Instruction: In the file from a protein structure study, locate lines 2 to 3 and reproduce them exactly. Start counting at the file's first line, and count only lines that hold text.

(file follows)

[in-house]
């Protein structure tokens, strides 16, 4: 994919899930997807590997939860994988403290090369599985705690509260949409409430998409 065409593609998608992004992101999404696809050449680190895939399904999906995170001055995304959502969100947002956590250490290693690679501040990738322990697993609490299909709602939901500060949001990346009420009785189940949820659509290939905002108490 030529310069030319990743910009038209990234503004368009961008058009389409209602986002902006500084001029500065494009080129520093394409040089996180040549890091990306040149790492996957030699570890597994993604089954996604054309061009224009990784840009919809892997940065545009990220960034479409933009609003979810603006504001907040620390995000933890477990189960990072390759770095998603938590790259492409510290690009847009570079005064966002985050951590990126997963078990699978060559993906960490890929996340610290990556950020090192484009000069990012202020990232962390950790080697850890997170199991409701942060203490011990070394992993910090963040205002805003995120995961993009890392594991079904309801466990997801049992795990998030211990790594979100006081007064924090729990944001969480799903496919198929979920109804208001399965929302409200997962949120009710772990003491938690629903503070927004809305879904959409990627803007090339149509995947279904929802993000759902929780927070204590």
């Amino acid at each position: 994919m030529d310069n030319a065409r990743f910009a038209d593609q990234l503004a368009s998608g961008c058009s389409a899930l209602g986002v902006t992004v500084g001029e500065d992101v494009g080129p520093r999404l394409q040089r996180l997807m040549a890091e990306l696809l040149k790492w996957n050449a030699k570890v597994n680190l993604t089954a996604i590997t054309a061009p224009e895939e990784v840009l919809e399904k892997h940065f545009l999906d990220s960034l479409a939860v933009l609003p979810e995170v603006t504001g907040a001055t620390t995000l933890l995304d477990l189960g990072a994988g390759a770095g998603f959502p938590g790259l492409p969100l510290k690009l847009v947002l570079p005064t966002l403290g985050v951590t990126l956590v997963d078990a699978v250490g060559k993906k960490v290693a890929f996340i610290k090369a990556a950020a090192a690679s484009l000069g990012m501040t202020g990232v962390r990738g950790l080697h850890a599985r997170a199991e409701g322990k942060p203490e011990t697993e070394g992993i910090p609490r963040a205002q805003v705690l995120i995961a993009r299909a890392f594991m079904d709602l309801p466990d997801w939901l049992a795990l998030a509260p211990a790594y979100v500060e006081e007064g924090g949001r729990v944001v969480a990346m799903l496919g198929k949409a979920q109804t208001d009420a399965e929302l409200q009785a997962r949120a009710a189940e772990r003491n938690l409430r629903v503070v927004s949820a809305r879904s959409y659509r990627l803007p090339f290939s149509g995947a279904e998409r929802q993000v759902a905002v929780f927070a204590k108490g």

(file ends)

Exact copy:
């Protein structure tokens, strides 16, 4: 994919899930997807590997939860994988403290090369599985705690509260949409409430998409 065409593609998608992004992101999404696809050449680190895939399904999906995170001055995304959502969100947002956590250490290693690679501040990738322990697993609490299909709602939901500060949001990346009420009785189940949820659509290939905002108490 030529310069030319990743910009038209990234503004368009961008058009389409209602986002902006500084001029500065494009080129520093394409040089996180040549890091990306040149790492996957030699570890597994993604089954996604054309061009224009990784840009919809892997940065545009990220960034479409933009609003979810603006504001907040620390995000933890477990189960990072390759770095998603938590790259492409510290690009847009570079005064966002985050951590990126997963078990699978060559993906960490890929996340610290990556950020090192484009000069990012202020990232962390950790080697850890997170199991409701942060203490011990070394992993910090963040205002805003995120995961993009890392594991079904309801466990997801049992795990998030211990790594979100006081007064924090729990944001969480799903496919198929979920109804208001399965929302409200997962949120009710772990003491938690629903503070927004809305879904959409990627803007090339149509995947279904929802993000759902929780927070204590």
């Amino acid at each position: 994919m030529d310069n030319a065409r990743f910009a038209d593609q990234l503004a368009s998608g961008c058009s389409a899930l209602g986002v902006t992004v500084g001029e500065d992101v494009g080129p520093r999404l394409q040089r996180l997807m040549a890091e990306l696809l040149k790492w996957n050449a030699k570890v597994n680190l993604t089954a996604i590997t054309a061009p224009e895939e990784v840009l919809e399904k892997h940065f545009l999906d990220s960034l479409a939860v933009l609003p979810e995170v603006t504001g907040a001055t620390t995000l933890l995304d477990l189960g990072a994988g390759a770095g998603f959502p938590g790259l492409p969100l510290k690009l847009v947002l570079p005064t966002l403290g985050v951590t990126l956590v997963d078990a699978v250490g060559k993906k960490v290693a890929f996340i610290k090369a990556a950020a090192a690679s484009l000069g990012m501040t202020g990232v962390r990738g950790l080697h850890a599985r997170a199991e409701g322990k942060p203490e011990t697993e070394g992993i910090p609490r963040a205002q805003v705690l995120i995961a993009r299909a890392f594991m079904d709602l309801p466990d997801w939901l049992a795990l998030a509260p211990a790594y979100v500060e006081e007064g924090g949001r729990v944001v969480a990346m799903l496919g198929k949409a979920q109804t208001d009420a399965e929302l409200q009785a997962r949120a009710a189940e772990r003491n938690l409430r629903v503070v927004s949820a809305r879904s959409y659509r990627l803007p090339f290939s149509g995947a279904e998409r929802q993000v759902a905002v929780f927070a204590k108490g």